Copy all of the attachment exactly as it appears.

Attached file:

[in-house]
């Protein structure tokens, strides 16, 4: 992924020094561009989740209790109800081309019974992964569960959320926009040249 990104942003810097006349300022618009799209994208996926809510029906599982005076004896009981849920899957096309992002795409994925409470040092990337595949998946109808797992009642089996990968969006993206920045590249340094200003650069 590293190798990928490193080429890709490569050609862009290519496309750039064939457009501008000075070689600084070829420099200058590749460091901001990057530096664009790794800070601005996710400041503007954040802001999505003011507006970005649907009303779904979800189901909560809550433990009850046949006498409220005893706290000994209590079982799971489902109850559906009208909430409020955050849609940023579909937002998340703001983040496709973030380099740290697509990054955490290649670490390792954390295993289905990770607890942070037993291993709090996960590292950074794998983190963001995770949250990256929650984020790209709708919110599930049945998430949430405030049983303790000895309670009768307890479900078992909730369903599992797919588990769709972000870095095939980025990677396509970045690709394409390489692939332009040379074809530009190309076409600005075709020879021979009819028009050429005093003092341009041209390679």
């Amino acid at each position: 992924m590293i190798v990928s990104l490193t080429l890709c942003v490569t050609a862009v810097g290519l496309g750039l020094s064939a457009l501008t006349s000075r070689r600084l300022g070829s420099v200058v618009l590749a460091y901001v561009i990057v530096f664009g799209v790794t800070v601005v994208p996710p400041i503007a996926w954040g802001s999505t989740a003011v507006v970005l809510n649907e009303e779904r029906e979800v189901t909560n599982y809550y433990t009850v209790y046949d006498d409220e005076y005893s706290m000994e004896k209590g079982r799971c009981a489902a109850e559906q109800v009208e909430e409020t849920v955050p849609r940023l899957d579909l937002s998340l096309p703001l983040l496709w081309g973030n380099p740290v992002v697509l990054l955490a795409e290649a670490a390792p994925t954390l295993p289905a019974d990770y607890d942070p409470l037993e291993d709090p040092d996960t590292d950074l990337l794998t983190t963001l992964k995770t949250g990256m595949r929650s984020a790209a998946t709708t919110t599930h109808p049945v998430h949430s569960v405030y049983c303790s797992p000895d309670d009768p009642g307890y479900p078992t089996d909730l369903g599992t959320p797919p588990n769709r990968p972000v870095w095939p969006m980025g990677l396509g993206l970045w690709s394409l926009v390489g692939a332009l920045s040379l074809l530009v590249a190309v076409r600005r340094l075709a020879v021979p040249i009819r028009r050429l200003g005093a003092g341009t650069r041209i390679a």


[in-house]
């Protein structure tokens, strides 16, 4: 992924020094561009989740209790109800081309019974992964569960959320926009040249 990104942003810097006349300022618009799209994208996926809510029906599982005076004896009981849920899957096309992002795409994925409470040092990337595949998946109808797992009642089996990968969006993206920045590249340094200003650069 590293190798990928490193080429890709490569050609862009290519496309750039064939457009501008000075070689600084070829420099200058590749460091901001990057530096664009790794800070601005996710400041503007954040802001999505003011507006970005649907009303779904979800189901909560809550433990009850046949006498409220005893706290000994209590079982799971489902109850559906009208909430409020955050849609940023579909937002998340703001983040496709973030380099740290697509990054955490290649670490390792954390295993289905990770607890942070037993291993709090996960590292950074794998983190963001995770949250990256929650984020790209709708919110599930049945998430949430405030049983303790000895309670009768307890479900078992909730369903599992797919588990769709972000870095095939980025990677396509970045690709394409390489692939332009040379074809530009190309076409600005075709020879021979009819028009050429005093003092341009041209390679």
């Amino acid at each position: 992924m590293i190798v990928s990104l490193t080429l890709c942003v490569t050609a862009v810097g290519l496309g750039l020094s064939a457009l501008t006349s000075r070689r600084l300022g070829s420099v200058v618009l590749a460091y901001v561009i990057v530096f664009g799209v790794t800070v601005v994208p996710p400041i503007a996926w954040g802001s999505t989740a003011v507006v970005l809510n649907e009303e779904r029906e979800v189901t909560n599982y809550y433990t009850v209790y046949d006498d409220e005076y005893s706290m000994e004896k209590g079982r799971c009981a489902a109850e559906q109800v009208e909430e409020t849920v955050p849609r940023l899957d579909l937002s998340l096309p703001l983040l496709w081309g973030n380099p740290v992002v697509l990054l955490a795409e290649a670490a390792p994925t954390l295993p289905a019974d990770y607890d942070p409470l037993e291993d709090p040092d996960t590292d950074l990337l794998t983190t963001l992964k995770t949250g990256m595949r929650s984020a790209a998946t709708t919110t599930h109808p049945v998430h949430s569960v405030y049983c303790s797992p000895d309670d009768p009642g307890y479900p078992t089996d909730l369903g599992t959320p797919p588990n769709r990968p972000v870095w095939p969006m980025g990677l396509g993206l970045w690709s394409l926009v390489g692939a332009l920045s040379l074809l530009v590249a190309v076409r600005r340094l075709a020879v021979p040249i009819r028009r050429l200003g005093a003092g341009t650069r041209i390679a």